Category Archives: Osmia

New Documentary: The Solitary Bees

A still of mating mason bees from the documentary The Solitary Bees

A still of mating mason bees from the documentary The Solitary Bees

Team Candiru has just released a new documentary online, a poetic and beautifully shot masterpiece about The Solitary Bees. It’s a short movie, only around 17 minutes, free to view online, and well worth the time.

It features bees found in the United Kingdom, but at least one of them (Anthidium manicatum, the woolcarder bee) has made its way here to the States as well. In addition to capturing amazing footage of solitary bees, it also includes a lot of great information.

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Pollinate Your Plate Part 2: A Filling Lunch

Lunch food with and without ingredients that benefit from animal pollination.

Lunch food with and without ingredients that benefit from animal pollination.

What do cheese, butter, milk, and ice cream all have in common?

If you answered that they all require bee pollination for mass production, you are correct!

Although it may not be intuitive, the dairy industry relies on the production of alfalfa to feed dairy cows. This alfalfa is grown from seed, which can only be produced via bee pollination of alfalfa flowers:

alfalfa production

Due to alfalfa’s unique pollination mechanism, honey bees are not the best pollinators of alfalfa. For this reason, several other species of bees are managed commercially for alfalfa pollination, such as the alfalfa leafcutter bee (Megachile rotundata) and the alkali bee (Nomia melanderi). These bees are particularly dear to me since I study alfalfa pollination, so I am sure I will be writing more about them in the future.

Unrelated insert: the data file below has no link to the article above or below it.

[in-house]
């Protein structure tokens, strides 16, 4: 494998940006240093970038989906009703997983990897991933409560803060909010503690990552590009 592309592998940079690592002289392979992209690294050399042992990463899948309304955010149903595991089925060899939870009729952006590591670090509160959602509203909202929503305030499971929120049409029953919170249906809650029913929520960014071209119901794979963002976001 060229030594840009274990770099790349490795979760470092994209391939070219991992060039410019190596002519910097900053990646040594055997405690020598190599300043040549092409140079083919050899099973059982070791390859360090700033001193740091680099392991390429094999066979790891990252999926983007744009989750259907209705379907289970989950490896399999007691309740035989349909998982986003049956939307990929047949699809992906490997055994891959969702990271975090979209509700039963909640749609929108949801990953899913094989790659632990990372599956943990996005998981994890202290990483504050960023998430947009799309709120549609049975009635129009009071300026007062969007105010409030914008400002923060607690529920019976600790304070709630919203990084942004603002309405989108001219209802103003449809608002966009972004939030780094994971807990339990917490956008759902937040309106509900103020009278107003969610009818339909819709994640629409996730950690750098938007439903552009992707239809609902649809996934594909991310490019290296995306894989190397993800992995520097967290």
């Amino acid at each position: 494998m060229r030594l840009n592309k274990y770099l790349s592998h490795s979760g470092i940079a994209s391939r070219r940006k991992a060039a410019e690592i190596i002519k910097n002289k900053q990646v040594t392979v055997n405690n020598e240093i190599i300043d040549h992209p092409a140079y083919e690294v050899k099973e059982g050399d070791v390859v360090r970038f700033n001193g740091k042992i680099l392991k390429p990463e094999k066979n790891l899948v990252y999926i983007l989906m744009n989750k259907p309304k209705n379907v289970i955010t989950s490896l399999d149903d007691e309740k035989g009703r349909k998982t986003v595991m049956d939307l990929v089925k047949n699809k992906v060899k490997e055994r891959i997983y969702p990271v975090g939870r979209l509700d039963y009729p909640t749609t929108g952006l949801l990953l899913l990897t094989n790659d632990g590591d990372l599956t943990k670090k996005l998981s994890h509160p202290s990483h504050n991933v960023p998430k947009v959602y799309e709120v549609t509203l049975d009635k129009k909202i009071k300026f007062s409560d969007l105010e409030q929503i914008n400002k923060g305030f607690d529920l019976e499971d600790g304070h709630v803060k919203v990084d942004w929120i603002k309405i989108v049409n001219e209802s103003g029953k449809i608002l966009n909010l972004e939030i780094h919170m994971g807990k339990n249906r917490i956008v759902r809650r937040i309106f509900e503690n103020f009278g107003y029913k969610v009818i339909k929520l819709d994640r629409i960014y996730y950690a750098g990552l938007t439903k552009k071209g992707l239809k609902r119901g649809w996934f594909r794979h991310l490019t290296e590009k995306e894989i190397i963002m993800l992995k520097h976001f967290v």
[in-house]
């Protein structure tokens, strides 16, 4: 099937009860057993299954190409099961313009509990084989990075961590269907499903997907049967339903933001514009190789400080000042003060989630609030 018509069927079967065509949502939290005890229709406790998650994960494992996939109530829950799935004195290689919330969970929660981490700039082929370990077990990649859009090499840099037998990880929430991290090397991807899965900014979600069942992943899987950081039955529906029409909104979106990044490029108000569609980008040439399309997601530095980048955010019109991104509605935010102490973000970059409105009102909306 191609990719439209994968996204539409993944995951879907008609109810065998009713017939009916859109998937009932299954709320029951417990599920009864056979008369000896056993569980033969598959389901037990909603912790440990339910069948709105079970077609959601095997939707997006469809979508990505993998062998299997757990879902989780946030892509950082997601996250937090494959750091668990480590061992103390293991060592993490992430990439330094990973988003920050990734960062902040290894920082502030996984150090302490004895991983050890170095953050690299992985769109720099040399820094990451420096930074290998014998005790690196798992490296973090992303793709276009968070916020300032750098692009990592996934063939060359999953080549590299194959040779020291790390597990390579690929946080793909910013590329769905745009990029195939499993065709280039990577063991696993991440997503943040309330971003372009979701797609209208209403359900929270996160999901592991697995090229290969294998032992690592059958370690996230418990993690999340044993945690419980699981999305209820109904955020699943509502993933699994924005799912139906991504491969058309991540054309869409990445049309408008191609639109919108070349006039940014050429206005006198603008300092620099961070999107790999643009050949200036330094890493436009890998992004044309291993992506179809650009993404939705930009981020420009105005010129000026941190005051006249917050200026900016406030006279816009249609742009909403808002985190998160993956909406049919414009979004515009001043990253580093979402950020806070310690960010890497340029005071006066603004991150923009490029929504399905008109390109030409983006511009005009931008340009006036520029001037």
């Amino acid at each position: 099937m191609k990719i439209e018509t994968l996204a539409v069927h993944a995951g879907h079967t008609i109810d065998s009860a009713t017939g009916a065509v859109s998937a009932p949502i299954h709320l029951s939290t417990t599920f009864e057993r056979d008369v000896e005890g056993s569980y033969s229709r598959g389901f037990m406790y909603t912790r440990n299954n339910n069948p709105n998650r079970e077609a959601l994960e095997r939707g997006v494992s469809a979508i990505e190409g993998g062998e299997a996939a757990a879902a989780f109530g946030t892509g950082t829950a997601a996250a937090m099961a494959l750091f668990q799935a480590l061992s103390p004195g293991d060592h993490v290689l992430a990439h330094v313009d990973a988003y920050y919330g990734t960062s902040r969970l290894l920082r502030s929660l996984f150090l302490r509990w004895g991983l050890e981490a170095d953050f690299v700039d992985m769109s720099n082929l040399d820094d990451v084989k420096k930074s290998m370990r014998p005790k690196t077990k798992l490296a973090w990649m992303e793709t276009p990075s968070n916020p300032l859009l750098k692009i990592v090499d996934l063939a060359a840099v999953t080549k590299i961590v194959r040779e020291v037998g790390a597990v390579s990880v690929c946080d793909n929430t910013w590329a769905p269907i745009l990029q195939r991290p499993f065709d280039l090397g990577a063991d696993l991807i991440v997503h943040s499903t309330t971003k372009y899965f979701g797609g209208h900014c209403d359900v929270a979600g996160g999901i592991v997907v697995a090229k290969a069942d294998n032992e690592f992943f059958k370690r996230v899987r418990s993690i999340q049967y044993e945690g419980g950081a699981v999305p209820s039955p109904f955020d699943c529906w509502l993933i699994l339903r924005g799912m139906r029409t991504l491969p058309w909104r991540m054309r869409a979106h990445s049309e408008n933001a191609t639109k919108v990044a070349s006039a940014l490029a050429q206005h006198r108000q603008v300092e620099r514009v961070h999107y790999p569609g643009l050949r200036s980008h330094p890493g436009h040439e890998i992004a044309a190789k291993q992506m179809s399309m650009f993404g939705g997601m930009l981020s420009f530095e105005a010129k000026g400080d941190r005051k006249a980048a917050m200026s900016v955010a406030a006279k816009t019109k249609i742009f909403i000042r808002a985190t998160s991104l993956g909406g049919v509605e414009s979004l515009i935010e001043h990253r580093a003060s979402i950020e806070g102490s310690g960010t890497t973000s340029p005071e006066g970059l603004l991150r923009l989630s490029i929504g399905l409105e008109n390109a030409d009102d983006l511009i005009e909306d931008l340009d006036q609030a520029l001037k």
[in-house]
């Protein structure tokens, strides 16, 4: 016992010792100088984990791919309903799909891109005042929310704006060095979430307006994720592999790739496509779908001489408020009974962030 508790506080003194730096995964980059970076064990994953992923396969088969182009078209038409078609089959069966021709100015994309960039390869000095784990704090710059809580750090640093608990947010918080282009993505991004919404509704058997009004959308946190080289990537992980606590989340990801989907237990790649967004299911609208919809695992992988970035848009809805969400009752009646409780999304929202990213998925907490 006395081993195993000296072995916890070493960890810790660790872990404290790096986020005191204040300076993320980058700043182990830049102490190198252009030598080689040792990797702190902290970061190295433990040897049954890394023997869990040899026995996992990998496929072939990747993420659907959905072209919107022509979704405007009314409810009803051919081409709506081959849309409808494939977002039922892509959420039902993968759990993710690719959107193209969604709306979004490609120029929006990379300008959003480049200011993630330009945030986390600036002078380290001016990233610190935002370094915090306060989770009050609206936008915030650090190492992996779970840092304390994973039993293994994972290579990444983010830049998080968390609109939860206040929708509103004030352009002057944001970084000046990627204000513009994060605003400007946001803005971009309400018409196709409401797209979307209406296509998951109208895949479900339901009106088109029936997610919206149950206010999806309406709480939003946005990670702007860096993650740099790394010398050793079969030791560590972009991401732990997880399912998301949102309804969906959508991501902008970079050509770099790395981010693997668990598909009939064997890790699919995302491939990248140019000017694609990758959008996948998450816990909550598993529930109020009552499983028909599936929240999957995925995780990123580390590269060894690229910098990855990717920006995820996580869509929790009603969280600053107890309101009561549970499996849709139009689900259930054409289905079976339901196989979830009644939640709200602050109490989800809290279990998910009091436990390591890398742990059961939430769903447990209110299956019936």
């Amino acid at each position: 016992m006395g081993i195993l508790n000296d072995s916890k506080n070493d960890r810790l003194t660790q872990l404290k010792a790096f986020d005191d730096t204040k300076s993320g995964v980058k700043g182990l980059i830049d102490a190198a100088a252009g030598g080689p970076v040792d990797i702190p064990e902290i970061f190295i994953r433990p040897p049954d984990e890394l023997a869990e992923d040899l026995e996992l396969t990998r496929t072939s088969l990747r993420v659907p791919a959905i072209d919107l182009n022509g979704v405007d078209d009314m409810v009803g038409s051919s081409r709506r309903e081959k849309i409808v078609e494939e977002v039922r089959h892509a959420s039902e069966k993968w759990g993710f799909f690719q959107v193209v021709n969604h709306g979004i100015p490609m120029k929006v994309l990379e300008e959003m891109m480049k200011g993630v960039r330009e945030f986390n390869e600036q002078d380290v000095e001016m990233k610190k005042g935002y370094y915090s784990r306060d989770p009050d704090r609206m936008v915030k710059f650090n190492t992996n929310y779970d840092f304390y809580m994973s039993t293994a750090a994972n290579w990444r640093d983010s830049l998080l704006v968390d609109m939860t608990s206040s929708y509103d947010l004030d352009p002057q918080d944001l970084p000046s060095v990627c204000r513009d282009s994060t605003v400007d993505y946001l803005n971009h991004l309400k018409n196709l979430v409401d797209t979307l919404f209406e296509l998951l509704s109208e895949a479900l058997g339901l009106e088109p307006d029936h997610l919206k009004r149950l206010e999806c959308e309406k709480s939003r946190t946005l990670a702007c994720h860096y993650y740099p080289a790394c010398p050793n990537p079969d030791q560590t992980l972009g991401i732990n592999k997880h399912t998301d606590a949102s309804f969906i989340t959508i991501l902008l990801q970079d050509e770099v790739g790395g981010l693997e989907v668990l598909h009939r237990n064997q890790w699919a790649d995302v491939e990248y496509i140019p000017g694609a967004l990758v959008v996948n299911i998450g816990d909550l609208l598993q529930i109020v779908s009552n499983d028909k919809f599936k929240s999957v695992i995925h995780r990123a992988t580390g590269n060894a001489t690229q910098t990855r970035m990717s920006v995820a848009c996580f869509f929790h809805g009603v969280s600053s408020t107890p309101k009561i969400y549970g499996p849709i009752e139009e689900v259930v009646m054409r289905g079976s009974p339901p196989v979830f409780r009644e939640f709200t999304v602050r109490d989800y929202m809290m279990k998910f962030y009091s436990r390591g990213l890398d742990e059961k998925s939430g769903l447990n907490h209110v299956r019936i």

a female alkali bee and the entrance to her nest Photo by James Cane of the USDA-ARS.

a female alkali bee and the entrance to her nest Photo by James Cane of the USDA-ARS.

Putting Peppers and Tomatoes on your Pizza: The Humble Bumblebee

The interior of a commercial bumblebee colony.

The interior of a commercial bumblebee colony.

As I mentioned in a previous post, tomatoes and peppers also have unique requirements for pollination. When grown outside, the wind can naturally shake loose some pollen from the tomato or pepper flower, but in the greenhouse where there is no wind, domesticated bumble bee colonies are used to pollinate these crops.

An Osmia a day keeps the doctor away:
applesWhen we talked about breakfast, I mentioned that a solitary bee called the Blue Orchard Bee can help pollinate almonds. Orchard bees, as their name suggests, also visit a variety of fruit trees, such as apples. Even though we don’t grow apple trees from seed, in order for apple fruits to develop the flower must be cross pollinated with another apple or crabapple variety. In the Eastern U.S., some researchers are experiencing with using orchard bees to commercially pollinate apples.

Thanks for reading this week’s post! Please come back next week to learn more about how pollinators bring color to our plates.

Pollinate Your Plate Part 1: A Nutritious Breakfast

Pollinator Plate Title

Over the next few blog posts, I will share with you a series of posters I created demonstrating what meals might look like if we eliminated all foods that benefit from animal pollination. I’d like to use these posts as an opportunity to explore this topic in greater depth than could be accomplished in the original posters.